Disability Support Service - Assistive Technology

What is Assistive Technology?

Assistive Technology (or AT) is the term used to describe the tools and devices that assists you to perform a task that could otherwise be difficult or impossible to accomplish. Its key role is to enable a person to use and enhance their own abilities, and in doing so, encourage and facilitate their independence.

Assistive Technology may be something as simple or “Low-Tech” as a copy holder or wrist support, or more complex and “Hi-Tech” as screen-reading software which reads text aloud. AT works best when a good match is reached between the user and the technology; as such it is vital to evaluate the specific needs of a student, their challenges and capabilities, in order to provide them with the most suitable tools to assist them with specific tasks.

Training is very important. This can be ongoing and is tailored to meet the needs of the individual or group of students as they move through their academic career.

As AT is a tool, a means to an end, it is not an end to itself. As such, user-friendliness is essential. The user should be able to get on with the task in hand and not become bogged down and hindered by having to learn very complicated or indeed unnecessary procedures in order to avail of the technology.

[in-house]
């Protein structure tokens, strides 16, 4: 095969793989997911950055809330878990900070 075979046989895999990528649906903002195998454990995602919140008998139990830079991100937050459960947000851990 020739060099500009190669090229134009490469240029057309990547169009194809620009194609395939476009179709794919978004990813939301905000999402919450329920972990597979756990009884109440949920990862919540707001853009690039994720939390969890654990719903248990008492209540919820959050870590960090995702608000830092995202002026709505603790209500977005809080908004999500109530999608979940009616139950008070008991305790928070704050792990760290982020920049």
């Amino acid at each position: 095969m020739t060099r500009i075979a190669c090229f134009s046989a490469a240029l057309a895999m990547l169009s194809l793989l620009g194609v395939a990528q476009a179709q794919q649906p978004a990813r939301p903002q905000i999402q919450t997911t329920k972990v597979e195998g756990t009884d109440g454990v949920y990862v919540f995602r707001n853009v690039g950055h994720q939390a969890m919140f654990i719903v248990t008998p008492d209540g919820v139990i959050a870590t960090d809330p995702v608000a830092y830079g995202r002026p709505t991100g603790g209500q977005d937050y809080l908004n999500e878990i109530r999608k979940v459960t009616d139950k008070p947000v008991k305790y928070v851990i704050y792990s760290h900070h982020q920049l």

AT is not a “stand alone” support, and is used in conjunction with other supports and services.

It is essential to remember why Assistive technologies are being used, that is to Aid the student with accomplishing tasks and achieving greater independence. Facilitating and encouraging dependence on a particular technology or facilities that do a job that is well within their own personal abilities is neither desirable nor advantageous to the student.


What AT is available at DIT?


The DIT Disability Support Service offers a range of Assistive Technology resources and supports to our students.  Below are a list of some of the traditional AT categories, however these examples are given purely as a guide.  As we tailor our support to the individual we are less focussed on who a particular technology is marketed toward and more interested in the efficacy it has for the individual.  As a student's academic career evolves so too do the challenges they face and the skills they aquire.  As such we are constantly re-evaluating our students' needs and the strategies and tools we offer them.

AT and Specific Learning Difficulties (SpLDs)

Dyslexia is a blanket term and manifests as a spectrum of learning disabilities. It primarily impacts reading, spelling and writing abilities; however, other difficulties have been reported including challenges in processing spoken language.

Areas of difficulty for students with dyslexia include:

  • Reading
  • Spelling
  • Note-Taking
  • Writing
  • Oral Language
  • Examinations

Here at DIT of we have a significant number of students with specific Learning Difficulties. A variety of tools are available to assist these students, including:

  • Recording devices
  • Electronic dictionaries
  • Specialised software

Texthelp’s Read&Write Gold is the primary software package designed to provide help to computer users with reading and writing difficulties. It can read text aloud and help you construct words and sentences.